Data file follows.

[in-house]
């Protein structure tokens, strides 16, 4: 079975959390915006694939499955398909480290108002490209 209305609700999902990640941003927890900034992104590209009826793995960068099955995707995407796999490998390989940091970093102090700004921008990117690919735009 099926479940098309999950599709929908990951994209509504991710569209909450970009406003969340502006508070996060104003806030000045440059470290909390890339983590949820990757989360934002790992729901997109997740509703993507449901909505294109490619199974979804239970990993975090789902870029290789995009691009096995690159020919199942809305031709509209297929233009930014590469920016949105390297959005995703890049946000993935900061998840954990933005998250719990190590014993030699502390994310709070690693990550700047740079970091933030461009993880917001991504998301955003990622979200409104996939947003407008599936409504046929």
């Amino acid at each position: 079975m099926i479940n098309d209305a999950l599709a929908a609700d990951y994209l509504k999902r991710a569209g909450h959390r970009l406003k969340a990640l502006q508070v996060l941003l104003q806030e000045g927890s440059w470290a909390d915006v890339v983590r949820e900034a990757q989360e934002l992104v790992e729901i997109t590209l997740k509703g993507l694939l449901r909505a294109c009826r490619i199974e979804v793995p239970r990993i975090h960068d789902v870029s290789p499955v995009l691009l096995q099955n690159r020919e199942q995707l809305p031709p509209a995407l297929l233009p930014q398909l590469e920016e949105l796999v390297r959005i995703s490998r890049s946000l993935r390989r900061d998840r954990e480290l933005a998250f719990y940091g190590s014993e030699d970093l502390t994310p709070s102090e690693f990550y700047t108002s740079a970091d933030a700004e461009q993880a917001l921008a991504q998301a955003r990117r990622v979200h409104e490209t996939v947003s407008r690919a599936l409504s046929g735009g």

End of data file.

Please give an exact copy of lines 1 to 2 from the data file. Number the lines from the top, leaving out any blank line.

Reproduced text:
[in-house]
């Protein structure tokens, strides 16, 4: 079975959390915006694939499955398909480290108002490209 209305609700999902990640941003927890900034992104590209009826793995960068099955995707995407796999490998390989940091970093102090700004921008990117690919735009 099926479940098309999950599709929908990951994209509504991710569209909450970009406003969340502006508070996060104003806030000045440059470290909390890339983590949820990757989360934002790992729901997109997740509703993507449901909505294109490619199974979804239970990993975090789902870029290789995009691009096995690159020919199942809305031709509209297929233009930014590469920016949105390297959005995703890049946000993935900061998840954990933005998250719990190590014993030699502390994310709070690693990550700047740079970091933030461009993880917001991504998301955003990622979200409104996939947003407008599936409504046929």